Last year, I was inbound to a port-that-will-remain-nameless, with the local pilot at the conn. As we maneuvered up a winding channel, the channel curved to port, yet the pilot ordered starboard rudder as we approached the next turn. Our 3rd officer, who had been onboard for over two months already and well-drilled in bridge resource management theory piped up and said, “Mr. Pilot – the channel goes to port, why are you using starboard rudder?” The pilot responded by glancing at the rudder angle indicator and out the window. He then turned and told the helmsman, “Midships,” followed shortly by, “Port 20.” The pilot then turned, smiled at the 3rd officer, and said, “Thanks.”
That answer may be familiar to enclosed space victims.
The air we breathe consists of several major components. Oxygen, critical for human life makes up about 20.9% of that air. That majority of air is made up of nitrogen – close to 78%! The remaining 1% largely consists of argon (~0.93%) and carbon dioxide (~0.04%). It doesn’t seem that much could go wrong with this atmosphere, but taking away critical components or adding toxic substances can kill us in an instant.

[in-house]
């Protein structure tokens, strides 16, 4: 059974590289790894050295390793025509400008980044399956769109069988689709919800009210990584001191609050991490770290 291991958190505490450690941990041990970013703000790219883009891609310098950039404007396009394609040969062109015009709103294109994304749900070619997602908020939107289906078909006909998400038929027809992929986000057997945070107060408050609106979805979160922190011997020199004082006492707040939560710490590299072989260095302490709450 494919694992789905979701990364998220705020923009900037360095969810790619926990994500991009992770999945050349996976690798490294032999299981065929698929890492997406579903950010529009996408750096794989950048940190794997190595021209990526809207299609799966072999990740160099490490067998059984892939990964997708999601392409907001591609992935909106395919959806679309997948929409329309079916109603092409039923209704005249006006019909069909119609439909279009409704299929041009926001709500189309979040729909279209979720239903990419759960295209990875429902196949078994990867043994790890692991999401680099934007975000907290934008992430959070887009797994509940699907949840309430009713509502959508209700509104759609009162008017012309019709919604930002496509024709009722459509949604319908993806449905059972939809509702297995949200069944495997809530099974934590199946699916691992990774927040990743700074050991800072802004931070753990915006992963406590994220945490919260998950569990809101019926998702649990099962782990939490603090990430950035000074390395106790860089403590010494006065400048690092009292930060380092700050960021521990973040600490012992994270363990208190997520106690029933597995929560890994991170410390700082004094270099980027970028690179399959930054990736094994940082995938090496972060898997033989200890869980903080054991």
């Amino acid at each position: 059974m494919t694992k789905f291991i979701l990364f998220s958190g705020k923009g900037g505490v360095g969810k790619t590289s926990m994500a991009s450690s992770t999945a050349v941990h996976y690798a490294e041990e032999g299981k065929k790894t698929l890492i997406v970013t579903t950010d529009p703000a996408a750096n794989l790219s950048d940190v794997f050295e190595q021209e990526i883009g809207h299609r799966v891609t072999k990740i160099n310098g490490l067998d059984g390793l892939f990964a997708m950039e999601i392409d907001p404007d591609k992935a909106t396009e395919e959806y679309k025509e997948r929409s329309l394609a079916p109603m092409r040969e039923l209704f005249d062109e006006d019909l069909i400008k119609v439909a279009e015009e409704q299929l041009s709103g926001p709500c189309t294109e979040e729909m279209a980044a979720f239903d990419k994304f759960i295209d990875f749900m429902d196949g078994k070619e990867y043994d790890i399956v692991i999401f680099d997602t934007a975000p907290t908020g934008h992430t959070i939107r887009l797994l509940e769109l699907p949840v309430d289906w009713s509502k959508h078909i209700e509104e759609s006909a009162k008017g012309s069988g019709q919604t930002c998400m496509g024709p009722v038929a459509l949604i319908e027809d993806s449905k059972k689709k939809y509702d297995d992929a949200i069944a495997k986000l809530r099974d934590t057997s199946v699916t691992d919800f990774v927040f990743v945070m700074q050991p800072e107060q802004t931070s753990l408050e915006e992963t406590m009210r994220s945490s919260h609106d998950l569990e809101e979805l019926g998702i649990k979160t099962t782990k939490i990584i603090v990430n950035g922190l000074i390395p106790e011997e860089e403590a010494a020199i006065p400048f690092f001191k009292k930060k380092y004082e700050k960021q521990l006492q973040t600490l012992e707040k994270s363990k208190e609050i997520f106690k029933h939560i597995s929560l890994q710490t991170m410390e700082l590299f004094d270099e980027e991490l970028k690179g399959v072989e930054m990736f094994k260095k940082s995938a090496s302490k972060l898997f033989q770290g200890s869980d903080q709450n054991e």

Let’s talk about near miss reporting. If there is a subject sure to get eyes rolling and profanities muttered under people’s breath in the maritime industry, it’s the topic of near misses and their reporting. Near misses, near miss reporting systems and accident investigations are of great interest to me and in my humble opinion, should be of great interest to mariners as a group. As the readers start rolling their eyes and muttering under their breath, the prevailing thought is likely, “WHY?!” The answer is something I say quite often, “I’d much rather learn from someone else’s mistakes or near misses than make them myself.”
Then again, as colleague of mine will often say, “Sometimes you have to realize that your purpose in life is to be a cautionary tale for others.”
It’s up to you to decide which path you might follow.